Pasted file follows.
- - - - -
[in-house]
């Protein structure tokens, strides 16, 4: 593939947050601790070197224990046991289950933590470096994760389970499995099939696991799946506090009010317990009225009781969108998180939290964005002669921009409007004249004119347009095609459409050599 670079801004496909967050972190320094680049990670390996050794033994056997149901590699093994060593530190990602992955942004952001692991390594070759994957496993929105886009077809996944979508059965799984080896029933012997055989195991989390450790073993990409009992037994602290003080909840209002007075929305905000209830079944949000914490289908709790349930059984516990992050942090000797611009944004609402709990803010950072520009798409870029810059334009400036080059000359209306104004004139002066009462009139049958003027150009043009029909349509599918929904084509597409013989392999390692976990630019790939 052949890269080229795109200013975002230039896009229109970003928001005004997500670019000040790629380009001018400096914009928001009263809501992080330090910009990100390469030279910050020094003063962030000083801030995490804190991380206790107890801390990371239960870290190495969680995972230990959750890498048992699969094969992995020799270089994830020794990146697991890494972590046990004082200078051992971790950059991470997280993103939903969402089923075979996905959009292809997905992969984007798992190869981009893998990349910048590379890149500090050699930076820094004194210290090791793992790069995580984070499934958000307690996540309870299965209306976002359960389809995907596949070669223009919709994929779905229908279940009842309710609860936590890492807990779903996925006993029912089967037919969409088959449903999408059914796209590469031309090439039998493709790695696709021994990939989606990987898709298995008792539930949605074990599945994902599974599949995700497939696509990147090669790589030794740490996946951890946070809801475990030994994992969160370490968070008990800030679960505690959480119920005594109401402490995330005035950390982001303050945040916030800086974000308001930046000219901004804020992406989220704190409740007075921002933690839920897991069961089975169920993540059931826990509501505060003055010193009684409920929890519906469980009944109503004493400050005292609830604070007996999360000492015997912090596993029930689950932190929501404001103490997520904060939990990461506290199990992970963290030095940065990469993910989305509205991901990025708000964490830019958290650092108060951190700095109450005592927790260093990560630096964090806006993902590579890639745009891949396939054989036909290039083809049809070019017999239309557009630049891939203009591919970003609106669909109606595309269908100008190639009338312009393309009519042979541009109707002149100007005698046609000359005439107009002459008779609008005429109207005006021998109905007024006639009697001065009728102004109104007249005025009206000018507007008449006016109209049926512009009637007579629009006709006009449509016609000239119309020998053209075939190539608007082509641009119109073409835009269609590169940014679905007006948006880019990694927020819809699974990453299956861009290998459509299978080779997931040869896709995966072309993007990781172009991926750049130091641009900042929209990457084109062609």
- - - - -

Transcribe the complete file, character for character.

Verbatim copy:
[in-house]
């Protein structure tokens, strides 16, 4: 593939947050601790070197224990046991289950933590470096994760389970499995099939696991799946506090009010317990009225009781969108998180939290964005002669921009409007004249004119347009095609459409050599 670079801004496909967050972190320094680049990670390996050794033994056997149901590699093994060593530190990602992955942004952001692991390594070759994957496993929105886009077809996944979508059965799984080896029933012997055989195991989390450790073993990409009992037994602290003080909840209002007075929305905000209830079944949000914490289908709790349930059984516990992050942090000797611009944004609402709990803010950072520009798409870029810059334009400036080059000359209306104004004139002066009462009139049958003027150009043009029909349509599918929904084509597409013989392999390692976990630019790939 052949890269080229795109200013975002230039896009229109970003928001005004997500670019000040790629380009001018400096914009928001009263809501992080330090910009990100390469030279910050020094003063962030000083801030995490804190991380206790107890801390990371239960870290190495969680995972230990959750890498048992699969094969992995020799270089994830020794990146697991890494972590046990004082200078051992971790950059991470997280993103939903969402089923075979996905959009292809997905992969984007798992190869981009893998990349910048590379890149500090050699930076820094004194210290090791793992790069995580984070499934958000307690996540309870299965209306976002359960389809995907596949070669223009919709994929779905229908279940009842309710609860936590890492807990779903996925006993029912089967037919969409088959449903999408059914796209590469031309090439039998493709790695696709021994990939989606990987898709298995008792539930949605074990599945994902599974599949995700497939696509990147090669790589030794740490996946951890946070809801475990030994994992969160370490968070008990800030679960505690959480119920005594109401402490995330005035950390982001303050945040916030800086974000308001930046000219901004804020992406989220704190409740007075921002933690839920897991069961089975169920993540059931826990509501505060003055010193009684409920929890519906469980009944109503004493400050005292609830604070007996999360000492015997912090596993029930689950932190929501404001103490997520904060939990990461506290199990992970963290030095940065990469993910989305509205991901990025708000964490830019958290650092108060951190700095109450005592927790260093990560630096964090806006993902590579890639745009891949396939054989036909290039083809049809070019017999239309557009630049891939203009591919970003609106669909109606595309269908100008190639009338312009393309009519042979541009109707002149100007005698046609000359005439107009002459008779609008005429109207005006021998109905007024006639009697001065009728102004109104007249005025009206000018507007008449006016109209049926512009009637007579629009006709006009449509016609000239119309020998053209075939190539608007082509641009119109073409835009269609590169940014679905007006948006880019990694927020819809699974990453299956861009290998459509299978080779997931040869896709995966072309993007990781172009991926750049130091641009900042929209990457084109062609």